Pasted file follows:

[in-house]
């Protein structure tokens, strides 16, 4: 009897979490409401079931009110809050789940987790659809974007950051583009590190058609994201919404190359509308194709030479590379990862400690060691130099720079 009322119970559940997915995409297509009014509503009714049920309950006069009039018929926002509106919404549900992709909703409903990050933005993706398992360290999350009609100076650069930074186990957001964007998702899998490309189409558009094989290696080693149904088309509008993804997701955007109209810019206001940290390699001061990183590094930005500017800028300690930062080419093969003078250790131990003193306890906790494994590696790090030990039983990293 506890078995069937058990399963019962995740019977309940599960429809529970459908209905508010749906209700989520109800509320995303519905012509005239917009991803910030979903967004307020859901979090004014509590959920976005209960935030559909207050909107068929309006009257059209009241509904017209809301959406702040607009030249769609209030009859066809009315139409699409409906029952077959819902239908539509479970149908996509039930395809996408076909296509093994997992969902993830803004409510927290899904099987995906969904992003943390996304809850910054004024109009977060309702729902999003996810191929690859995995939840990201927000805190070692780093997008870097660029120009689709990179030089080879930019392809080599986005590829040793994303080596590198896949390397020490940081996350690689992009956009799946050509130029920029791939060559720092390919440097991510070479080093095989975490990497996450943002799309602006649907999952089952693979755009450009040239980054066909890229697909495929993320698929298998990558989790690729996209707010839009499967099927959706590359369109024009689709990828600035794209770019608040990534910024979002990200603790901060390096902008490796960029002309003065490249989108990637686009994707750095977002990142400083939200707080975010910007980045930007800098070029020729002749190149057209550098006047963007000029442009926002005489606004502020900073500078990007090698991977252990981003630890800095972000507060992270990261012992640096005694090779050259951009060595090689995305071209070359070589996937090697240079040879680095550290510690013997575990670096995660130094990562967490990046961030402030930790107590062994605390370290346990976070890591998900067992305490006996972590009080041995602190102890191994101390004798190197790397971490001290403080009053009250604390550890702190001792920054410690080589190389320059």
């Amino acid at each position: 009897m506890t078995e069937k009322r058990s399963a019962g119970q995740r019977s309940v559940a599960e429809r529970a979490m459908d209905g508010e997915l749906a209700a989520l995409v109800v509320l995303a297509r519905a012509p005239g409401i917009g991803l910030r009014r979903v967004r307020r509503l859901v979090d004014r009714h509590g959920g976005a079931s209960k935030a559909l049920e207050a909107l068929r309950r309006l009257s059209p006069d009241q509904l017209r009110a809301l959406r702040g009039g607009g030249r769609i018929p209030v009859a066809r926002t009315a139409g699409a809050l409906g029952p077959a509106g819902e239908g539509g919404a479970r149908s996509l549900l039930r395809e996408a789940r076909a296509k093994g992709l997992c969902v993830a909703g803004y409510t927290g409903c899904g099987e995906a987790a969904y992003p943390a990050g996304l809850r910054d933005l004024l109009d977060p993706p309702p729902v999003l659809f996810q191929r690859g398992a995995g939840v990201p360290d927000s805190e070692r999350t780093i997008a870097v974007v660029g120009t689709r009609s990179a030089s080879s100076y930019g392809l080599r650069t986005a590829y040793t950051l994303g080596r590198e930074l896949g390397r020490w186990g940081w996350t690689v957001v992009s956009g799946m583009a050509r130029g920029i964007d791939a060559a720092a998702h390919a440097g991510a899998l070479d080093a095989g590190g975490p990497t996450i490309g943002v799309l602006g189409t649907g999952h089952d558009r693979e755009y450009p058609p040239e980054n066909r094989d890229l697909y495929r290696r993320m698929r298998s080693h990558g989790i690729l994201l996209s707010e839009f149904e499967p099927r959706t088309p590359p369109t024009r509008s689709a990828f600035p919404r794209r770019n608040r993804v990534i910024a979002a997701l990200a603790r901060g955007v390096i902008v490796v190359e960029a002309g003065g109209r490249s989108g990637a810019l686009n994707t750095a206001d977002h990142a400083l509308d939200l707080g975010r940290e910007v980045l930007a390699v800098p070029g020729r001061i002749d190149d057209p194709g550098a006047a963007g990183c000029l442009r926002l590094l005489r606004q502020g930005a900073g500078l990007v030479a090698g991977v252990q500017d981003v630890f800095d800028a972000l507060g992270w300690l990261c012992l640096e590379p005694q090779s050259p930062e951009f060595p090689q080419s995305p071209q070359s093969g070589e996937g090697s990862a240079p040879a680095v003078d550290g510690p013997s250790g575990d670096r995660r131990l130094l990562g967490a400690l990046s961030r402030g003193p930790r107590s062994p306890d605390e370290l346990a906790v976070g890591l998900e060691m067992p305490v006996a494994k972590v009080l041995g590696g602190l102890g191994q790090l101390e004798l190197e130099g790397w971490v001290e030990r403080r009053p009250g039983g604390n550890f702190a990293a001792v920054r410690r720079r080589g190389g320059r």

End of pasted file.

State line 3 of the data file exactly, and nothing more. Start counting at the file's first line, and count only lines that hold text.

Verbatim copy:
């Amino acid at each position: 009897m506890t078995e069937k009322r058990s399963a019962g119970q995740r019977s309940v559940a599960e429809r529970a979490m459908d209905g508010e997915l749906a209700a989520l995409v109800v509320l995303a297509r519905a012509p005239g409401i917009g991803l910030r009014r979903v967004r307020r509503l859901v979090d004014r009714h509590g959920g976005a079931s209960k935030a559909l049920e207050a909107l068929r309950r309006l009257s059209p006069d009241q509904l017209r009110a809301l959406r702040g009039g607009g030249r769609i018929p209030v009859a066809r926002t009315a139409g699409a809050l409906g029952p077959a509106g819902e239908g539509g919404a479970r149908s996509l549900l039930r395809e996408a789940r076909a296509k093994g992709l997992c969902v993830a909703g803004y409510t927290g409903c899904g099987e995906a987790a969904y992003p943390a990050g996304l809850r910054d933005l004024l109009d977060p993706p309702p729902v999003l659809f996810q191929r690859g398992a995995g939840v990201p360290d927000s805190e070692r999350t780093i997008a870097v974007v660029g120009t689709r009609s990179a030089s080879s100076y930019g392809l080599r650069t986005a590829y040793t950051l994303g080596r590198e930074l896949g390397r020490w186990g940081w996350t690689v957001v992009s956009g799946m583009a050509r130029g920029i964007d791939a060559a720092a998702h390919a440097g991510a899998l070479d080093a095989g590190g975490p990497t996450i490309g943002v799309l602006g189409t649907g999952h089952d558009r693979e755009y450009p058609p040239e980054n066909r094989d890229l697909y495929r290696r993320m698929r298998s080693h990558g989790i690729l994201l996209s707010e839009f149904e499967p099927r959706t088309p590359p369109t024009r509008s689709a990828f600035p919404r794209r770019n608040r993804v990534i910024a979002a997701l990200a603790r901060g955007v390096i902008v490796v190359e960029a002309g003065g109209r490249s989108g990637a810019l686009n994707t750095a206001d977002h990142a400083l509308d939200l707080g975010r940290e910007v980045l930007a390699v800098p070029g020729r001061i002749d190149d057209p194709g550098a006047a963007g990183c000029l442009r926002l590094l005489r606004q502020g930005a900073g500078l990007v030479a090698g991977v252990q500017d981003v630890f800095d800028a972000l507060g992270w300690l990261c012992l640096e590379p005694q090779s050259p930062e951009f060595p090689q080419s995305p071209q070359s093969g070589e996937g090697s990862a240079p040879a680095v003078d550290g510690p013997s250790g575990d670096r995660r131990l130094l990562g967490a400690l990046s961030r402030g003193p930790r107590s062994p306890d605390e370290l346990a906790v976070g890591l998900e060691m067992p305490v006996a494994k972590v009080l041995g590696g602190l102890g191994q790090l101390e004798l190197e130099g790397w971490v001290e030990r403080r009053p009250g039983g604390n550890f702190a990293a001792v920054r410690r720079r080589g190389g320059r």